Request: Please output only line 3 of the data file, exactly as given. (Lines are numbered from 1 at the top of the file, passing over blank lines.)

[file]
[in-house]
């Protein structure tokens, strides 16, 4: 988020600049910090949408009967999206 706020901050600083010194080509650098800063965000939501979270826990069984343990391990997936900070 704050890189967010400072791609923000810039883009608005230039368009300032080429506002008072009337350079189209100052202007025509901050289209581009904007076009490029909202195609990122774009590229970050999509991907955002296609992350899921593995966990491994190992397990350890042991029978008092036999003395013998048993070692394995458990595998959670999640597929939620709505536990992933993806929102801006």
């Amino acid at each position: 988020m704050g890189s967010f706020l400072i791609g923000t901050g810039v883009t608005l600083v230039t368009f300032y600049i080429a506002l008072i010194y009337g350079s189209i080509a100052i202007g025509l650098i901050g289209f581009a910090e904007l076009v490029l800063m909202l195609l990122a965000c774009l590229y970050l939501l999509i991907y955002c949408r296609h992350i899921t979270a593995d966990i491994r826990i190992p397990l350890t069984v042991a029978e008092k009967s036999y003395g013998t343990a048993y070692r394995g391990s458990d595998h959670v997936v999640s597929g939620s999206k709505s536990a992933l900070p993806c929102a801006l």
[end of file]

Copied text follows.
């Amino acid at each position: 988020m704050g890189s967010f706020l400072i791609g923000t901050g810039v883009t608005l600083v230039t368009f300032y600049i080429a506002l008072i010194y009337g350079s189209i080509a100052i202007g025509l650098i901050g289209f581009a910090e904007l076009v490029l800063m909202l195609l990122a965000c774009l590229y970050l939501l999509i991907y955002c949408r296609h992350i899921t979270a593995d966990i491994r826990i190992p397990l350890t069984v042991a029978e008092k009967s036999y003395g013998t343990a048993y070692r394995g391990s458990d595998h959670v997936v999640s597929g939620s999206k709505s536990a992933l900070p993806c929102a801006l």